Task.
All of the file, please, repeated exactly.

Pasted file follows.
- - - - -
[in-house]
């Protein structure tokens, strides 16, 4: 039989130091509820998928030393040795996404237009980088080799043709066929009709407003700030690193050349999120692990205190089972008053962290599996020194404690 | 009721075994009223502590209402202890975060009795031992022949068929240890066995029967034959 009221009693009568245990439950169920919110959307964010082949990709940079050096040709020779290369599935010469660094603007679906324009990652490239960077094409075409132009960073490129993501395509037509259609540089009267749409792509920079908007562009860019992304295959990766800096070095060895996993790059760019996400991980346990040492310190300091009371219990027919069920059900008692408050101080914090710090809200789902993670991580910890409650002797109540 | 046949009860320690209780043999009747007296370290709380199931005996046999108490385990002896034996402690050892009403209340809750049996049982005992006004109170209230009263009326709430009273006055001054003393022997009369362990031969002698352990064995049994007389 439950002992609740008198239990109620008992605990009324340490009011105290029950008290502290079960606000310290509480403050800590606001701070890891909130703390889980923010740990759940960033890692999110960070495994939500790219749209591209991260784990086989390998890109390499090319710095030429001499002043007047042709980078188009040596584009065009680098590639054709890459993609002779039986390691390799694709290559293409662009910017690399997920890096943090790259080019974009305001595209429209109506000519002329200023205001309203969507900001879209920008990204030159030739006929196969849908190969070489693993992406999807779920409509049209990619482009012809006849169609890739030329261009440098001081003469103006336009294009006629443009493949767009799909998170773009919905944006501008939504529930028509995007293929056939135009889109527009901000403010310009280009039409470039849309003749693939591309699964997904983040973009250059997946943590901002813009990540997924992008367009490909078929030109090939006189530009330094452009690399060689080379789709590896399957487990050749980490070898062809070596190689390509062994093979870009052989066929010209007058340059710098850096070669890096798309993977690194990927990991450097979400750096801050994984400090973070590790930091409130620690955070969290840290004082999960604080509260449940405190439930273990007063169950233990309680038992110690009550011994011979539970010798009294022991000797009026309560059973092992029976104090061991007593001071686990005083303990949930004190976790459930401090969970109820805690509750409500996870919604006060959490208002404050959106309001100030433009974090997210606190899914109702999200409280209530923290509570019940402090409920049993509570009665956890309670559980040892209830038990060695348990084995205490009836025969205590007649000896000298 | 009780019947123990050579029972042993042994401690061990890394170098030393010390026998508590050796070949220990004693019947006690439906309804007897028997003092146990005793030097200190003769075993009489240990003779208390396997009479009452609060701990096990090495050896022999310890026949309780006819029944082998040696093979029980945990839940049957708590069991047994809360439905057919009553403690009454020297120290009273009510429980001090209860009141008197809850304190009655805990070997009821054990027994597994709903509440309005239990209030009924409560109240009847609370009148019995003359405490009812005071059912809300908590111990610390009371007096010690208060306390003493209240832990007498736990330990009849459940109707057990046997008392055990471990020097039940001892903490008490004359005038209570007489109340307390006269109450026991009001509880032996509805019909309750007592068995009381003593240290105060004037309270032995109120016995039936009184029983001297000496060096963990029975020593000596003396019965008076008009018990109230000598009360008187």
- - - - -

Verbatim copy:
[in-house]
């Protein structure tokens, strides 16, 4: 039989130091509820998928030393040795996404237009980088080799043709066929009709407003700030690193050349999120692990205190089972008053962290599996020194404690 | 009721075994009223502590209402202890975060009795031992022949068929240890066995029967034959 009221009693009568245990439950169920919110959307964010082949990709940079050096040709020779290369599935010469660094603007679906324009990652490239960077094409075409132009960073490129993501395509037509259609540089009267749409792509920079908007562009860019992304295959990766800096070095060895996993790059760019996400991980346990040492310190300091009371219990027919069920059900008692408050101080914090710090809200789902993670991580910890409650002797109540 | 046949009860320690209780043999009747007296370290709380199931005996046999108490385990002896034996402690050892009403209340809750049996049982005992006004109170209230009263009326709430009273006055001054003393022997009369362990031969002698352990064995049994007389 439950002992609740008198239990109620008992605990009324340490009011105290029950008290502290079960606000310290509480403050800590606001701070890891909130703390889980923010740990759940960033890692999110960070495994939500790219749209591209991260784990086989390998890109390499090319710095030429001499002043007047042709980078188009040596584009065009680098590639054709890459993609002779039986390691390799694709290559293409662009910017690399997920890096943090790259080019974009305001595209429209109506000519002329200023205001309203969507900001879209920008990204030159030739006929196969849908190969070489693993992406999807779920409509049209990619482009012809006849169609890739030329261009440098001081003469103006336009294009006629443009493949767009799909998170773009919905944006501008939504529930028509995007293929056939135009889109527009901000403010310009280009039409470039849309003749693939591309699964997904983040973009250059997946943590901002813009990540997924992008367009490909078929030109090939006189530009330094452009690399060689080379789709590896399957487990050749980490070898062809070596190689390509062994093979870009052989066929010209007058340059710098850096070669890096798309993977690194990927990991450097979400750096801050994984400090973070590790930091409130620690955070969290840290004082999960604080509260449940405190439930273990007063169950233990309680038992110690009550011994011979539970010798009294022991000797009026309560059973092992029976104090061991007593001071686990005083303990949930004190976790459930401090969970109820805690509750409500996870919604006060959490208002404050959106309001100030433009974090997210606190899914109702999200409280209530923290509570019940402090409920049993509570009665956890309670559980040892209830038990060695348990084995205490009836025969205590007649000896000298 | 009780019947123990050579029972042993042994401690061990890394170098030393010390026998508590050796070949220990004693019947006690439906309804007897028997003092146990005793030097200190003769075993009489240990003779208390396997009479009452609060701990096990090495050896022999310890026949309780006819029944082998040696093979029980945990839940049957708590069991047994809360439905057919009553403690009454020297120290009273009510429980001090209860009141008197809850304190009655805990070997009821054990027994597994709903509440309005239990209030009924409560109240009847609370009148019995003359405490009812005071059912809300908590111990610390009371007096010690208060306390003493209240832990007498736990330990009849459940109707057990046997008392055990471990020097039940001892903490008490004359005038209570007489109340307390006269109450026991009001509880032996509805019909309750007592068995009381003593240290105060004037309270032995109120016995039936009184029983001297000496060096963990029975020593000596003396019965008076008009018990109230000598009360008187």